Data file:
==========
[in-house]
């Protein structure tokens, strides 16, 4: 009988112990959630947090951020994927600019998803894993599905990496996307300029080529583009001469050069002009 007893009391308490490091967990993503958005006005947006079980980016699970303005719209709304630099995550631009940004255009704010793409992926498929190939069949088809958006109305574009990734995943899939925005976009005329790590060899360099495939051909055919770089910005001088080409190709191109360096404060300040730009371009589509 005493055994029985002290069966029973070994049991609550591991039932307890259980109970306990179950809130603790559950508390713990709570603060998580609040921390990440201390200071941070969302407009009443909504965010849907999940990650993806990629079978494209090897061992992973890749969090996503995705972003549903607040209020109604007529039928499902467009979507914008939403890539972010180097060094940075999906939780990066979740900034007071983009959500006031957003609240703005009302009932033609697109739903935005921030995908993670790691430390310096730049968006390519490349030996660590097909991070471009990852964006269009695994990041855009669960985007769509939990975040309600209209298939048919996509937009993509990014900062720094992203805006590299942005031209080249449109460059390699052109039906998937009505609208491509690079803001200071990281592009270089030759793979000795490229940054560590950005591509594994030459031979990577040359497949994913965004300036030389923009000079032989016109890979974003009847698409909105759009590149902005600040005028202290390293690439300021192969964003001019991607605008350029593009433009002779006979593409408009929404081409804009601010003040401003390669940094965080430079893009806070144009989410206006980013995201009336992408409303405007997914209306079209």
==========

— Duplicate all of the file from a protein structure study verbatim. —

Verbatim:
[in-house]
């Protein structure tokens, strides 16, 4: 009988112990959630947090951020994927600019998803894993599905990496996307300029080529583009001469050069002009 007893009391308490490091967990993503958005006005947006079980980016699970303005719209709304630099995550631009940004255009704010793409992926498929190939069949088809958006109305574009990734995943899939925005976009005329790590060899360099495939051909055919770089910005001088080409190709191109360096404060300040730009371009589509 005493055994029985002290069966029973070994049991609550591991039932307890259980109970306990179950809130603790559950508390713990709570603060998580609040921390990440201390200071941070969302407009009443909504965010849907999940990650993806990629079978494209090897061992992973890749969090996503995705972003549903607040209020109604007529039928499902467009979507914008939403890539972010180097060094940075999906939780990066979740900034007071983009959500006031957003609240703005009302009932033609697109739903935005921030995908993670790691430390310096730049968006390519490349030996660590097909991070471009990852964006269009695994990041855009669960985007769509939990975040309600209209298939048919996509937009993509990014900062720094992203805006590299942005031209080249449109460059390699052109039906998937009505609208491509690079803001200071990281592009270089030759793979000795490229940054560590950005591509594994030459031979990577040359497949994913965004300036030389923009000079032989016109890979974003009847698409909105759009590149902005600040005028202290390293690439300021192969964003001019991607605008350029593009433009002779006979593409408009929404081409804009601010003040401003390669940094965080430079893009806070144009989410206006980013995201009336992408409303405007997914209306079209």